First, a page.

Hazrat Inayat: The Kingly Character

God is called ‘King of Heaven and of the earth, and of the seen and unseen beings’ only because we have no better words than those we use for all the things of this world. To call God King does not raise Him in any way higher than the position He has; it only helps us to make his power and glory more intelligible to our mind. And yet there are certain characters which are kingly characters, and such characters may be seen in their perfection in God. It does not mean that every person does not have that character. It only means that from a higher position a soul may show that character more than in an ordinary capacity. And that character is love hidden behind indifference. In Sufi terms this character is denoted by a Persian word, binayaz, which means ‘hidden.’ It does not mean ‘the hidden God,’ it means hidden beauty. Love expressed is one thing, and love hidden is another. Love is often hidden under the veil of indifference, and the Sufi poets have pictured it most beautifully in their verses, which are nothing but pictures of human life and nature.

There are examples in the histories of the kings which show this character. Sometimes a person whom the king favored the most was kept back from being the prime minister. This does not mean that it was not the wish of the king, it only meant that the king considered the sympathy and admiration he had for the person more than the prime-minister-ship. One also sees it in other aspects: perhaps the king did not speak to a person for a long time; this did not mean that the king disfavored him, it only meant that the king knew that he would understand. There are instances when the patience of the saints and the sages has been tried to the uttermost. The pain and the suffering has been greater than the average person’s. Behind the indifference there are many reasons.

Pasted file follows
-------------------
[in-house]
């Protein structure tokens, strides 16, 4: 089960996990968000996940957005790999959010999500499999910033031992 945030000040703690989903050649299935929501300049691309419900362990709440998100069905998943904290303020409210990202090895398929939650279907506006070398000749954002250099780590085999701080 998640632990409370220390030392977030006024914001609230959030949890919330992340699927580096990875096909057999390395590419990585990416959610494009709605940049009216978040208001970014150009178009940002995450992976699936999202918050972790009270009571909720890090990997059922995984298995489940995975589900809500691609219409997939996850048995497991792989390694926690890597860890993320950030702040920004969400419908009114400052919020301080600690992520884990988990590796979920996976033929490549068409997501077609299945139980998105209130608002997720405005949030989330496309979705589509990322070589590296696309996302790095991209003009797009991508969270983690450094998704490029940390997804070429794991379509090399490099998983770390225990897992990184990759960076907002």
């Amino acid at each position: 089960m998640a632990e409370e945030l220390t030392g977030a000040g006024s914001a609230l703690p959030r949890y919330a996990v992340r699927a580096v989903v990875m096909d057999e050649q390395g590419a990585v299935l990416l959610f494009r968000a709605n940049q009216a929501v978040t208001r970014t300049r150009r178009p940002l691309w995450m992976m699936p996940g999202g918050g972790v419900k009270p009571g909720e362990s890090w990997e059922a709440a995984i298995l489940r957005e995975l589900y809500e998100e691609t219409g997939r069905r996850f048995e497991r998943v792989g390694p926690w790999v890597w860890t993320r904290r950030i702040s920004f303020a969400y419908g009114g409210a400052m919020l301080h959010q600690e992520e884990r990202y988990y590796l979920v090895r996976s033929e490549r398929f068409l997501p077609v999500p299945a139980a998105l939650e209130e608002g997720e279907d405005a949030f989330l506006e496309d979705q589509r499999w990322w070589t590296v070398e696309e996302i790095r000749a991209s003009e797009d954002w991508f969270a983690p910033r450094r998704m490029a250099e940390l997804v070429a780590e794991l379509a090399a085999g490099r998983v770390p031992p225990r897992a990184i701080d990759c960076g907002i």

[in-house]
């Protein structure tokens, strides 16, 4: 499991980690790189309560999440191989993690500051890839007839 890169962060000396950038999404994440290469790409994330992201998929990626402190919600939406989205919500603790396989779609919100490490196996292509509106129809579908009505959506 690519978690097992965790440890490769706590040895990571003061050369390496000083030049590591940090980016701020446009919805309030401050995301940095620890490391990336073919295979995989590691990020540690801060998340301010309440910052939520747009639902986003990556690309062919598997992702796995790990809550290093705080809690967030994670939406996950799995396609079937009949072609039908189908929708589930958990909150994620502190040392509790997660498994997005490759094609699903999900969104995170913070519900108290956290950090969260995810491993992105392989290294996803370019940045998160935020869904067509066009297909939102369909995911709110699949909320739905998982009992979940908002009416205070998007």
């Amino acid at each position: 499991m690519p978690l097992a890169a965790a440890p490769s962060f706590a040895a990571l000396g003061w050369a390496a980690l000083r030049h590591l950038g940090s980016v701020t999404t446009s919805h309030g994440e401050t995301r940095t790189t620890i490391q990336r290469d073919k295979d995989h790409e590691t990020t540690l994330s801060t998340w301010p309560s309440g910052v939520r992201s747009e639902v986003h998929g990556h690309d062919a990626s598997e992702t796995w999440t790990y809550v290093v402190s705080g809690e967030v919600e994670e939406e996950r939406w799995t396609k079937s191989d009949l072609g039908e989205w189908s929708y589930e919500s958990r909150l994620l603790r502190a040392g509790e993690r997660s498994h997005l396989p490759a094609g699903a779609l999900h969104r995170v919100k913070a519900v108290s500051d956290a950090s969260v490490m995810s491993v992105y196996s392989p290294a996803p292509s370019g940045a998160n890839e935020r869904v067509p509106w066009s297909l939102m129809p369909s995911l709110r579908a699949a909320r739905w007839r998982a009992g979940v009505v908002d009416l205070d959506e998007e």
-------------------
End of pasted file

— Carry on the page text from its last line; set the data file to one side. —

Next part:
And then one sees the other part of kingliness, that sometimes those whom the king cared little for were graciously received and amply rewarded. And the ordinary mind could not conceive the reason behind this. The one who is responsible for his subjects is the king; he understood rightly, like a gardener who knows which plant to rear and which tree had better be out of the garden. In spite of all opposition from all around, the kings have held their idea, conscious of their duty.

So it is with God.

But, king apart, even the manner and method of a responsible person is not always understood by another whose responsibility is not the same. So how can man always understand the ways of God, the only King in the true sense of the word, before Whom all other kings are nothing but imitations? And it is the Kingship of God which manifests in the blooming of every soul. When a soul arrives at its full bloom, it begins to show the colour and spread the fragrance of the Divine Spirit of God.


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